A culinary spice and medicinal marvel, Jo Lewin gives the nutritional low-down on this versatile seasoning.
The Zingiberaceae botanical family to which ginger belongs includes three spices: turmeric, cardamom and ginger. From ancient India and China to Greece and Rome, the rhizome (root) of ginger has been revered as a culinary and medicinal spice. Gingerbread, ginger beer and preserved ginger are all familiar products. But ginger is more than a seasoning - its medicinal properties have been valued and used throughout the ages.
The ginger plant is a creeping perennial with thick, tuberous underground stems and an ability to grow up to one metre in height. Cultivated mainly in tropical countries, Jamaican ginger (which is paler) is regarded as the best variety for culinary use. According to Chinese tradition, dried ginger tends to be hotter than fresh.
Native to southeastern Asia, India and China, ginger has been an integral component of the diet and valued for its aromatic, culinary and medicinal properties for thousands of years. The Romans first imported ginger from China and by the middle of the 16th century, Europe was receiving more than 2000 tonnes per year from the East Indies. The top commercial producers of ginger now include Jamaica, India, Fiji, Indonesia and Australia.
Ginger is available in various forms:
- Whole fresh roots. These provide the freshest taste.
- Dried roots.
- Powdered ginger. This is ground made from the dried root
- Preserved or 'stem' ginger. Fresh young roots are peeled, sliced and cooked in heavy sugar syrup.
- Crystallised ginger. This is also cooked in sugar syrup, air dried and rolled in sugar.
- Pickled ginger. The root is sliced paper thin and pickled in vinegar. This pickle, known in Japan as gari, often accompanies sushi to refresh the palate between courses.
|4 calories||0.2g protein||0.1g fat||0.8g carbohydrate||0.2g fibre|
The benefits of ginger tea
Ginger tea is great to drink when you feel a cold coming on. It is a diaphoretic tea, meaning that it will warm you from the inside and promote perspiration. It is also good when you don't have a cold and just want to warm up!
To make ginger tea (for nausea)...
Steep 20-40g of fresh, sliced ginger in a cup of hot water. Add a slice of lemon or a drop of honey if you fancy.
The origin of ginger ale...
In English pubs and taverns in the 19th century, bartenders put out small containers of ground ginger for people to sprinkle into their beer. And it was the ancient Greeks who prized ginger so highly that they mixed it into their bread, creating the first gingerbread.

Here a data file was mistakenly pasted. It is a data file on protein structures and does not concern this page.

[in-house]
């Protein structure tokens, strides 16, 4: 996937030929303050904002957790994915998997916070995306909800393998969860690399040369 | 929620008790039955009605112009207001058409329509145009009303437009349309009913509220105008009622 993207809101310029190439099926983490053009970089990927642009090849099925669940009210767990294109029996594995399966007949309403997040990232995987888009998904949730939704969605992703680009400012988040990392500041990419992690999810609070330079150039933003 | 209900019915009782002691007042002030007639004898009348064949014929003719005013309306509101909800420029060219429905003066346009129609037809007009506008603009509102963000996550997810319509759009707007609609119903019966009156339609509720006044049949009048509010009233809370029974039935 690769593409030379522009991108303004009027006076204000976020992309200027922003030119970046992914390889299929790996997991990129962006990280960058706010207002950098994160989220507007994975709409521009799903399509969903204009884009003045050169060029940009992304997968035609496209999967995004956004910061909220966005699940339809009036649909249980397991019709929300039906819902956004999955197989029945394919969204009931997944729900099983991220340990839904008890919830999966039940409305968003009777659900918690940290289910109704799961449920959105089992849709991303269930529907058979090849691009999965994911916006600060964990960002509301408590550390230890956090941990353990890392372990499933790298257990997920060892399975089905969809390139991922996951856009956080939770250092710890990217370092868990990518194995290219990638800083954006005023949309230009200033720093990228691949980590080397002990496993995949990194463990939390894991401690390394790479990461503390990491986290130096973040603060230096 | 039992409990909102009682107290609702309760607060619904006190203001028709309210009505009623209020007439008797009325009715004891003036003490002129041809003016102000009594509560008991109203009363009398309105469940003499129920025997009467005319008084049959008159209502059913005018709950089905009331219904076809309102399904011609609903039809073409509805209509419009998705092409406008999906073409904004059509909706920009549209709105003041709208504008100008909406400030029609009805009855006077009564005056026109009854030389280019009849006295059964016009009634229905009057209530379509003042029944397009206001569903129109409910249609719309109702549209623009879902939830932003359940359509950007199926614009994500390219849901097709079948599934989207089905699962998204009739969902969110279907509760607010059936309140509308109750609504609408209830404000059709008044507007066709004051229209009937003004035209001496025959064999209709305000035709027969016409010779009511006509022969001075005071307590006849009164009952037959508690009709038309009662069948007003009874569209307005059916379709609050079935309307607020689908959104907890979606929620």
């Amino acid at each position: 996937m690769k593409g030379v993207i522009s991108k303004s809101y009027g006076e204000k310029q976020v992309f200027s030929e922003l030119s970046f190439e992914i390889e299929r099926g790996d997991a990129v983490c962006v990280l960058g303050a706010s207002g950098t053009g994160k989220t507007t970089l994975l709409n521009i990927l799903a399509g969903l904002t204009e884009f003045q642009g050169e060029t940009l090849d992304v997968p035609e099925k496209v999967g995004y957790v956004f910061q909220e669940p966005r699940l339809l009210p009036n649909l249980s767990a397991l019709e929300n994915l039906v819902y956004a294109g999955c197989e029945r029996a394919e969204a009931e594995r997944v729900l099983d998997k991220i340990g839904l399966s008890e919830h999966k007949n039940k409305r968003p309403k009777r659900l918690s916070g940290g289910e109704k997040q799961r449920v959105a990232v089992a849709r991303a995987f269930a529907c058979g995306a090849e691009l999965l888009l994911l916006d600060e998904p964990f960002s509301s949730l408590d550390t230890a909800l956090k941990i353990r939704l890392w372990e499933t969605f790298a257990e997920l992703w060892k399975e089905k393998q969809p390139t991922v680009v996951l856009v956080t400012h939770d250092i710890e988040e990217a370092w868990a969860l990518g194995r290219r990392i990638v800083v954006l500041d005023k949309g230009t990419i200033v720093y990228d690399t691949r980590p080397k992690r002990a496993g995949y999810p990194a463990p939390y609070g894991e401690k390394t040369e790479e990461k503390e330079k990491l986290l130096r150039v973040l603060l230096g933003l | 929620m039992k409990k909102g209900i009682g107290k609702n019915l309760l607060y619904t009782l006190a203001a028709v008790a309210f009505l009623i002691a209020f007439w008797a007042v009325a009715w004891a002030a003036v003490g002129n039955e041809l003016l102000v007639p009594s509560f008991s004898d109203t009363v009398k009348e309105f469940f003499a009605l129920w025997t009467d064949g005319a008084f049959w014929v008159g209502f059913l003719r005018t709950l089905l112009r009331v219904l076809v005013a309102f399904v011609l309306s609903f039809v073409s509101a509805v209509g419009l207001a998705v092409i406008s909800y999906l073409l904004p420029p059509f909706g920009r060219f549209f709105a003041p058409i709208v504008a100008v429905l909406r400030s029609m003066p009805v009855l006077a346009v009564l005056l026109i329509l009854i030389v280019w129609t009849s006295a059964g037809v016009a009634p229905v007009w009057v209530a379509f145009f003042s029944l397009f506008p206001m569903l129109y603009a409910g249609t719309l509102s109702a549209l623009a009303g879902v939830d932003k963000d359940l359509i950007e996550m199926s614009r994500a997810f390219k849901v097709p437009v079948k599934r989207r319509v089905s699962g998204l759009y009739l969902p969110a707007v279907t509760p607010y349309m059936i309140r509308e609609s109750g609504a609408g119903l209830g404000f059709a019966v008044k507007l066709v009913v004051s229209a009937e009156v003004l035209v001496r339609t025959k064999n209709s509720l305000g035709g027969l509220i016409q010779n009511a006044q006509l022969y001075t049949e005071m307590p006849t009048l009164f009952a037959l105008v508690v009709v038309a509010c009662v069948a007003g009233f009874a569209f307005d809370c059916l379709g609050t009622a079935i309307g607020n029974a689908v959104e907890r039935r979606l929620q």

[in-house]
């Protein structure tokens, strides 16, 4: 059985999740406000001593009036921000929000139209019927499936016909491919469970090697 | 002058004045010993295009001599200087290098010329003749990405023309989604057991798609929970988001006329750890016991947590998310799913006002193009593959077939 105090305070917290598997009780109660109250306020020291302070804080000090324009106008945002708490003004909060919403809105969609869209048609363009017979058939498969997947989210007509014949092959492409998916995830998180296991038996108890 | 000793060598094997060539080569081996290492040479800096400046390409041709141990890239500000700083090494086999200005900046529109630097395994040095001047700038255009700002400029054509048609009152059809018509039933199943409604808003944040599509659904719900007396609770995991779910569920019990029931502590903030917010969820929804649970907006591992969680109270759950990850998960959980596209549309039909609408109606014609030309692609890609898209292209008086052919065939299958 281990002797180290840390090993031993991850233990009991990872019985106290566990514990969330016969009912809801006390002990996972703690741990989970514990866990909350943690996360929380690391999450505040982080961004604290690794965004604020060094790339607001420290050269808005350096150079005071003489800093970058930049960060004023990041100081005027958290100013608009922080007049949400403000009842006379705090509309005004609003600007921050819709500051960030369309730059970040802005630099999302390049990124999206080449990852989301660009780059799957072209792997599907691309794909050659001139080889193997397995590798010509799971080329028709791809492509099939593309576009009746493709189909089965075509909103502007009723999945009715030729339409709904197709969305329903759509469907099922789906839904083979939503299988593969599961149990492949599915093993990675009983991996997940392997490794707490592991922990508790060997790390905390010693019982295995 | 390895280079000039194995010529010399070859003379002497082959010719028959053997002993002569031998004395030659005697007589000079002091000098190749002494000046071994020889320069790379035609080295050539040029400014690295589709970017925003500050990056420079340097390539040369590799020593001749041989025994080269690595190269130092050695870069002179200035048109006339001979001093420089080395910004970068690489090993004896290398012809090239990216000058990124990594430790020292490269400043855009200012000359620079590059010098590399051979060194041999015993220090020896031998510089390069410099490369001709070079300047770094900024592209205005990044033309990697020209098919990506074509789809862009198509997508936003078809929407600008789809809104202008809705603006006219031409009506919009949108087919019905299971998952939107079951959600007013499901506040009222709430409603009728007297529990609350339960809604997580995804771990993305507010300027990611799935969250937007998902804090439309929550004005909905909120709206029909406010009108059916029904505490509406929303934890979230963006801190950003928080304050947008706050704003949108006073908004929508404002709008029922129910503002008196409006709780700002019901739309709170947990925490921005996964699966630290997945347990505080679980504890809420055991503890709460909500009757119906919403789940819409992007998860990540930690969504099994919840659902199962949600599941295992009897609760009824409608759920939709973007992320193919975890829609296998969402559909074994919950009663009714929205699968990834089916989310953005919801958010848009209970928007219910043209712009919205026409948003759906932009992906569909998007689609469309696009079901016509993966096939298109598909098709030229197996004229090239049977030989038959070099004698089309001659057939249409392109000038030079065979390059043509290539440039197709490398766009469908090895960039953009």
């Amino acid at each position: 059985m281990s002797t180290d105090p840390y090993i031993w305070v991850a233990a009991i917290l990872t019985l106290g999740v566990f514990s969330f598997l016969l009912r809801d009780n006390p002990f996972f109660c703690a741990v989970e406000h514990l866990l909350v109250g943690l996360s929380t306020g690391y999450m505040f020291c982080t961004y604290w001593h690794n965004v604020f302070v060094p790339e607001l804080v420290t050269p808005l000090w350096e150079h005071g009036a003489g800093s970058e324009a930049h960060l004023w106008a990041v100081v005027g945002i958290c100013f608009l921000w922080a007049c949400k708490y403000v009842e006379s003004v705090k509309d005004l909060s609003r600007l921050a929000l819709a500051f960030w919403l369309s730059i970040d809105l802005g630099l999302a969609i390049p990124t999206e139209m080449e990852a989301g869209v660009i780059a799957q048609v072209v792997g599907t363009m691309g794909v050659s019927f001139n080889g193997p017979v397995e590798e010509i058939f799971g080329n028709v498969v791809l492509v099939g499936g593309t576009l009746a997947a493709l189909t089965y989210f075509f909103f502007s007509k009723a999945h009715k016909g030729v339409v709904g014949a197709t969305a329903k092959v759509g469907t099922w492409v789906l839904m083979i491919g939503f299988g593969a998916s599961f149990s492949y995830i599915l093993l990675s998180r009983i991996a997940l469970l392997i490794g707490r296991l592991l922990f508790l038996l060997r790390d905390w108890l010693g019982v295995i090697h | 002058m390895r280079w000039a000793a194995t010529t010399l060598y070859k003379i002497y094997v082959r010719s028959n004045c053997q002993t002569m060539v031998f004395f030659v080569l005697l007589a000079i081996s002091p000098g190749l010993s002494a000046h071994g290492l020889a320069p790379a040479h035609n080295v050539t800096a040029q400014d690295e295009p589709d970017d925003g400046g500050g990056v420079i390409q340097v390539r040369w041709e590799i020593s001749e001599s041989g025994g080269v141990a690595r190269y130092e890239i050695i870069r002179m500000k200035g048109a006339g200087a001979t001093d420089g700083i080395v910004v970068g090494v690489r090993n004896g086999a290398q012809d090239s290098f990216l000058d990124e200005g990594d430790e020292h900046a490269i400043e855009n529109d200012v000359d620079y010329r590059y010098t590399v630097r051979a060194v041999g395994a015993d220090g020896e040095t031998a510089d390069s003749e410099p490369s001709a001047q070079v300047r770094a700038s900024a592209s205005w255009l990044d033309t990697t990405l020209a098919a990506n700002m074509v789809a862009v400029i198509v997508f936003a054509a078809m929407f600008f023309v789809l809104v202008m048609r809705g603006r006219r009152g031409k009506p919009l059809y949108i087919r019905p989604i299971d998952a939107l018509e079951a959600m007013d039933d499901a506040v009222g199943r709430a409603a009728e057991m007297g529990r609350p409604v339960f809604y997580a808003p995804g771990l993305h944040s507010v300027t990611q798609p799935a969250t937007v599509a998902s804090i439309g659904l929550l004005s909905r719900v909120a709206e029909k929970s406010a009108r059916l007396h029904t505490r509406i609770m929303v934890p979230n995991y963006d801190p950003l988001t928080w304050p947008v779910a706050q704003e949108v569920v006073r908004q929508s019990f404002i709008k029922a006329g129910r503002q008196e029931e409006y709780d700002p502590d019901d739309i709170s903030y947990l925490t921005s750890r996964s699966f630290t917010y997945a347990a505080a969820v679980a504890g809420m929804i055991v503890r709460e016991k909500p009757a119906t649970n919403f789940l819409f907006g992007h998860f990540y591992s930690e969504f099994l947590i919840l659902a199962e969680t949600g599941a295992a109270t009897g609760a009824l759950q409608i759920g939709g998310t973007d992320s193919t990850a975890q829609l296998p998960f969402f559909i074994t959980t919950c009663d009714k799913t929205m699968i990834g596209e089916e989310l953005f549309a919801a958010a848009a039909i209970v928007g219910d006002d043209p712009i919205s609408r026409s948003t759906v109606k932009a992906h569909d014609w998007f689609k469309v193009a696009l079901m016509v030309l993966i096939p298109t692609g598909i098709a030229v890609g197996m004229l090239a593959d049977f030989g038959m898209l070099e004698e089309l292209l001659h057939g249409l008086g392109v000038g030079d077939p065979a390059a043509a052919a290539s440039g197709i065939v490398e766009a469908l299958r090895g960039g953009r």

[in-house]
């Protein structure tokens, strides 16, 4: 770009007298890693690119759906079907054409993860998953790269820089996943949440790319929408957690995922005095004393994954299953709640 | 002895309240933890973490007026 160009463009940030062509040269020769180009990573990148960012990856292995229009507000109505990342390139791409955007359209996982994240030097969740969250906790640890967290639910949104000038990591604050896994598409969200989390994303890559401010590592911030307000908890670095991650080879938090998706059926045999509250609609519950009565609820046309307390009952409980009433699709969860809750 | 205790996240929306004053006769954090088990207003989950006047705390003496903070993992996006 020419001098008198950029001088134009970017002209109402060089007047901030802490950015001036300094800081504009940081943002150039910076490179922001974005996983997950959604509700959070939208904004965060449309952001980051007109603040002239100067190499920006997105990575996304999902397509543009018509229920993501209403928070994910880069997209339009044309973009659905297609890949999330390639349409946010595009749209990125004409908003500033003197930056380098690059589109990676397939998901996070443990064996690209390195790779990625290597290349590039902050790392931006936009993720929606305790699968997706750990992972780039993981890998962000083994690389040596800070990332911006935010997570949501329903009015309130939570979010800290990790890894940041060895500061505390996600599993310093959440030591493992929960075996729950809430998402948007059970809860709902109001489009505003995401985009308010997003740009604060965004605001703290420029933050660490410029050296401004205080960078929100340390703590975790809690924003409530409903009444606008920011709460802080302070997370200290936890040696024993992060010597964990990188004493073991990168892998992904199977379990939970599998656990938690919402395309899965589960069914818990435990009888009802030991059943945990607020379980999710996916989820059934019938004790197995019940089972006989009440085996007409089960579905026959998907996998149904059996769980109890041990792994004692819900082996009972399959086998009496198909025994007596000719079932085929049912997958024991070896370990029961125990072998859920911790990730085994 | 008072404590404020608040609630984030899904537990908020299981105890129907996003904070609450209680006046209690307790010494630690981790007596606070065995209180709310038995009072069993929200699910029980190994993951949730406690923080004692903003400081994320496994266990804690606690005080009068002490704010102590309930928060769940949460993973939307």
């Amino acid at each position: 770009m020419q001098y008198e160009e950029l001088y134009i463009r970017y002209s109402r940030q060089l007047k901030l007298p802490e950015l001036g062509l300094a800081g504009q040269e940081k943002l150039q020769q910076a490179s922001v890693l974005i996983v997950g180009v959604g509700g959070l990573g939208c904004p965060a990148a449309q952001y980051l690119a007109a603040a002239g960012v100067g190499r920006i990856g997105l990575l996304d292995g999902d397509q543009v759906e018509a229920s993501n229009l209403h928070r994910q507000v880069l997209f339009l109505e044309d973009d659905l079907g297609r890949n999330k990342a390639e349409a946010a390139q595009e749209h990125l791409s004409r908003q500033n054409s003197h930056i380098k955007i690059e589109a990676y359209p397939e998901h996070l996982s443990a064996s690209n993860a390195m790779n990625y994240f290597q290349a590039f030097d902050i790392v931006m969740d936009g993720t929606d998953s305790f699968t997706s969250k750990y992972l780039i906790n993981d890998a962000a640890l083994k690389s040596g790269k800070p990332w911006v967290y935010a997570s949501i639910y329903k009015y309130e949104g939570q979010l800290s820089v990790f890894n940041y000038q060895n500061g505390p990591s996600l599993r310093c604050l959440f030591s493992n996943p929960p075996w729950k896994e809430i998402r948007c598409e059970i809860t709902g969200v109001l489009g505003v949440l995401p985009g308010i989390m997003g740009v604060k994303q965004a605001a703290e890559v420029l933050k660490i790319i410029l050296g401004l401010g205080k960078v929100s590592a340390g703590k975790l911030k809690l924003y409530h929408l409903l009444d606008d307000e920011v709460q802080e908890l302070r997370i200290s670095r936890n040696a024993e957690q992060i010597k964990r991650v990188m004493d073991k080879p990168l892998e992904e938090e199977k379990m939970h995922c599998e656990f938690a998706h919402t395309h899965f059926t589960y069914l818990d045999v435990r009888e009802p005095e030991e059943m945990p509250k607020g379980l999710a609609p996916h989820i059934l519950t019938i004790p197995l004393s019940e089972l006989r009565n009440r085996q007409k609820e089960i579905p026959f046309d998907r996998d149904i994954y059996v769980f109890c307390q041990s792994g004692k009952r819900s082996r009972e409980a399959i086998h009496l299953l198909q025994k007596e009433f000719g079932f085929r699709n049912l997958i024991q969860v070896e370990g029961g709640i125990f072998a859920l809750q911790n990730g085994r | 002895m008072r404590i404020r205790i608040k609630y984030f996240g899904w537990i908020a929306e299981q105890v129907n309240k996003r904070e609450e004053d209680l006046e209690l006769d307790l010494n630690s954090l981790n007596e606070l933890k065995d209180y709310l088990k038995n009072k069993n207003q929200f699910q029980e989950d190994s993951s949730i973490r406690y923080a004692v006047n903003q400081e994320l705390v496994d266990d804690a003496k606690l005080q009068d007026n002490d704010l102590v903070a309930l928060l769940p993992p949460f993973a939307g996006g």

The many curative properties of ginger are widely researched. Used on the skin it can stimulate the circulation and soothe burns. As a diaphoretic it encourages perspiration, so it can be used in feverish conditions such as influenza or colds. The root, which is the part of the plant most widely used in alternative forms of medicine, is rich in volatile oils. It is these oils that contain the active component gingerol.
Ginger contains very potent anti-inflammatory compounds called gingerols. These substances are believed to explain why so many people with osteoarthritis or rheumatoid arthritis experience reductions in their pain levels and improvements in their mobility when they consume ginger regularly. Gingerols inhibit the formation of inflammatory cytokines; chemical messengers of the immune system.
Soothes digestive system...
Historically, ginger has a long tradition of being very effective in alleviating discomfort and pain in the stomach. Ginger is regarded as an excellent carminative, a substance that promotes the elimination of excessive gas from the digestive system and soothes the intestinal tract. Colic, and dyspepsia , respond particularly well to ginger.
Ginger root has been anecdotally reported to reduce the symptoms associated with motion sickness including dizziness, nausea, vomiting and cold sweating. Ginger has also been used to treat the nausea and vomiting associated with mild symptoms of pregnancy sickness.
Fresh ginger can be purchased in most supermarkets. Mature ginger has a tough skin that requires peeling. Fresh ginger can be stored in the fridge for up to three weeks if it is left unpeeled. Whenever possible, choose fresh ginger over dried since it is superior in flavour and contains higher levels of the active component gingerol. The root should be fresh looking, firm, smooth and free of mould with no signs of decay or wrinkled skin. If choosing dry ginger, keep it in a tightly sealed container in a cool, dark dry place for no more than six months.
Ginger is very safe for a broad range of complaints, whether it is taken in a concentrated capsule form, eaten fresh or sipped as a tea or ginger ale. Ginger contains moderate amounts of oxalate. Individuals with a history of oxalate-containing kidney stones should avoid overconsuming ginger. If you're unsure or concerned whether it is safe for you to consume ginger always consult your doctor.
Gingerbread biscuits are a classic for all the family:
Double ginger gingerbread men
Or add spice to a slice of cake:
Triple ginger & spice cake
This article was updated on 26th September 2017 by nutritional therapist Kerry Torrens.
A registered Nutritional Therapist, Kerry Torrens is a contributing author to a number of nutritional and cookery publications including BBC Good Food magazine. Kerry is a member of the The Royal Society of Medicine, Complementary and Natural Healthcare Council (CNHC), British Association for Applied Nutrition and Nutritional Therapy (BANT).
Jo Lewin works as a Community Nutritionist and private consultant. She is a Registered Nutritionist (Public Health) registered with the UKVRN. Visit her website at www.nutrijo.co.uk or follow her on Twitter @nutri_jo.
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